J.D. Power Reports EV Satisfaction, Nissan & Polestar Trail Pack
We posted yesterday about the J.D. Power survey which ranked electric vehicles based on the ownership experience. While that post detailed vehicles which sat atop the podium, we’ll now flip the script and write about models which brought up the rear.
As a quick refresher, J.D. Power calls this survey the Electric Vehicle Experience (EVX) study, focused on first-time EV owners and splitting the group into premium and mainstream brands. There were a total of ten factors in the survey, ranging from typical items like styling and infotainment to EV-specific concerns such as the state of public charging.
It’ll not go unnoticed that the latter is beyond the control of most car manufacturers, save for efforts like Tesla’s own Supercharger network. Giving a vehicle bad grades based on public infrastructure is like tanking the dealer survey for yer new ICE car because the gas station attendant was rude or the pumps weren’t working. Still, public charging is a piece of the EV ownership puzzle and needs to be considered before making the leap.
With a maximum of 1000 points available in the study, all five EVs which qualified for consideration in the premium category were close enough in score that one could throw a blanket over the lot of them. Still, someone has to come last. The new Polestar 2 earned a satisfaction score of 724 this year, not all that far off the winning Rivian R1T at 794 points. The other three cars were Tesla Model 3 (759pts), Tesla Model Y (754pts), and the Audi e-tron (735pts).
There were more entrants in the mainstream category, which predictably led to a broader spread of numbers. The Nissan Leaf mustered a 698 score, nearly 100 points adrift of the winning Mini Cooper Electric. Still, with second-place Kia EV6 getting 762 points and Ford Mach-E earning 742 points, it’s not like the Leaf fumbled too badly. Other notables in the mainstream segment were Hyundai Ioniq5 (738pts) and Ford F-150 Lightning (723pts).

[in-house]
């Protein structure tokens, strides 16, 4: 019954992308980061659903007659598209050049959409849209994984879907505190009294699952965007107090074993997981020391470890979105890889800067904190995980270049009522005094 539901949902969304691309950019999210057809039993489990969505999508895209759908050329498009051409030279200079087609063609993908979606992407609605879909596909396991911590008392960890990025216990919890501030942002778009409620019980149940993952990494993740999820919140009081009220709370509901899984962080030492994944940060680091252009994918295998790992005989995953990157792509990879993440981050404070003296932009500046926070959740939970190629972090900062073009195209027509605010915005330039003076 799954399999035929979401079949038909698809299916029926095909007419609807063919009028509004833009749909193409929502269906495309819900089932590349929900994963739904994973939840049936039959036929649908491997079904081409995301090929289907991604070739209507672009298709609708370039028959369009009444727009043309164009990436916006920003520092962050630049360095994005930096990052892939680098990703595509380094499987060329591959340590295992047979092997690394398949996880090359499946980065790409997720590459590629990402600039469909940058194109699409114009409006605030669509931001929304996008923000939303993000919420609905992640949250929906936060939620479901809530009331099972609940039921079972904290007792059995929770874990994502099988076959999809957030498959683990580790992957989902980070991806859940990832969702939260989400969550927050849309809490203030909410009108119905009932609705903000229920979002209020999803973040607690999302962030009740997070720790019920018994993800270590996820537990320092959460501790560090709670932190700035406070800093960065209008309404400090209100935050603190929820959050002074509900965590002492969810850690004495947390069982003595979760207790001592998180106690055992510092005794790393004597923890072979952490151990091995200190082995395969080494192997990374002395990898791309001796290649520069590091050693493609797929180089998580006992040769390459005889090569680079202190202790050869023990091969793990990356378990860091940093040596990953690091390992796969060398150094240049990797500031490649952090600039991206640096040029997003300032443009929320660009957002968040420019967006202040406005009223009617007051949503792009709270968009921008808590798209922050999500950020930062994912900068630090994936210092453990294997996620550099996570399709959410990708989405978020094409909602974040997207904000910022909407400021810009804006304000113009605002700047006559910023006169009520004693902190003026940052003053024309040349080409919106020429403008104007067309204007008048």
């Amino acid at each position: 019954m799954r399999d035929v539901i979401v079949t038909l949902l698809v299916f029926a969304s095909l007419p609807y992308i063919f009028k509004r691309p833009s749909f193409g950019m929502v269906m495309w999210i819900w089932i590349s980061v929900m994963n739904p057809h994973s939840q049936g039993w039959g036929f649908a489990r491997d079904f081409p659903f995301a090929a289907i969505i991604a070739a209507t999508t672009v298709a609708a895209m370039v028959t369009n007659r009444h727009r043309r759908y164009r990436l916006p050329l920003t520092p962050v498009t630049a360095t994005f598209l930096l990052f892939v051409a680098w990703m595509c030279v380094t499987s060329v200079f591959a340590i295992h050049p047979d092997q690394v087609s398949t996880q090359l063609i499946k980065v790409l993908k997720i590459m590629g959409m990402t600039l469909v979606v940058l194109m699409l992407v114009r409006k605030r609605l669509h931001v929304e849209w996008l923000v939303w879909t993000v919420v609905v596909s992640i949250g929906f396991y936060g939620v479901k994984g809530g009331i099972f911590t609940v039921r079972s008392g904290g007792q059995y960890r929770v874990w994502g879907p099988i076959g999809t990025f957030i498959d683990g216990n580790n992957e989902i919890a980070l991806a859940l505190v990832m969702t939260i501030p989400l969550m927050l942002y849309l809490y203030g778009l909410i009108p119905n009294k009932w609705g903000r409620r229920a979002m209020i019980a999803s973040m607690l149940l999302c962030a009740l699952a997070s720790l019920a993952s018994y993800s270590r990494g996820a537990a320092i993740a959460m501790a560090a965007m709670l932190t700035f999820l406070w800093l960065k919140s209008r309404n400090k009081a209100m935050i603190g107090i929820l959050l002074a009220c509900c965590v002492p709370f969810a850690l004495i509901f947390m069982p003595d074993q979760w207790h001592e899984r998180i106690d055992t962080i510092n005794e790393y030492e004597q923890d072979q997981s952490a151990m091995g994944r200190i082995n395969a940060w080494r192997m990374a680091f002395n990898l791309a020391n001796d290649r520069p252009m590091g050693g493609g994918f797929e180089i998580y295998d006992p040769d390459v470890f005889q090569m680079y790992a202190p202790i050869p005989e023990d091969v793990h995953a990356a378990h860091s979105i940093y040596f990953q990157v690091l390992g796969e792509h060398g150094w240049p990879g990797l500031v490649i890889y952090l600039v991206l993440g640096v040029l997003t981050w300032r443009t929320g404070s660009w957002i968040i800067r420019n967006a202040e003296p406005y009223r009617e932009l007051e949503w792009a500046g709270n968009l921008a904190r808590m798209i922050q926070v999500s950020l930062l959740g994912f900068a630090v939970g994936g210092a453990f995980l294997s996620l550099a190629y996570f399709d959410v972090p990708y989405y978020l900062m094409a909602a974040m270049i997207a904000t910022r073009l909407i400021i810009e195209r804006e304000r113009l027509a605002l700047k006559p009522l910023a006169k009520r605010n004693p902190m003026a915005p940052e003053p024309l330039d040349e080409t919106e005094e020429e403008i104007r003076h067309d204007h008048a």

In addition to carping about the state of public charging, respondents generally complained about infotainment headaches, something which plagues not just EV cars but ICE vehicles as well. It’s interesting that a poorly designed or complicated UX can affect a rig’s score, even if it is weighted differently than mechanical issues. I guess since the infotainment gubbins pretty much dictate how one interacts with a car these days, a bad experience can have a huge effect on a person’s satisfaction with their shiny new vehicle.
As mentioned in the other post, the 2023 EVX study included 10 factors ranging from vehicle quality to charging. Survey respondents for the study encompassed just over seven thousand owners of 2022/2023 model-year BEVs and PHEVs. The study was done between August and December last year.
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- Probert Wow - so many digital renders - Ford, Stellantis. - whose next!!! They're really bringing it on....
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What a surprise. The cheapest EV (Nissan) has the lowest rating. Even though JD power is irrelevant anyway.
How did the execrable Bolt do in the survey.
GM - what a disgrace.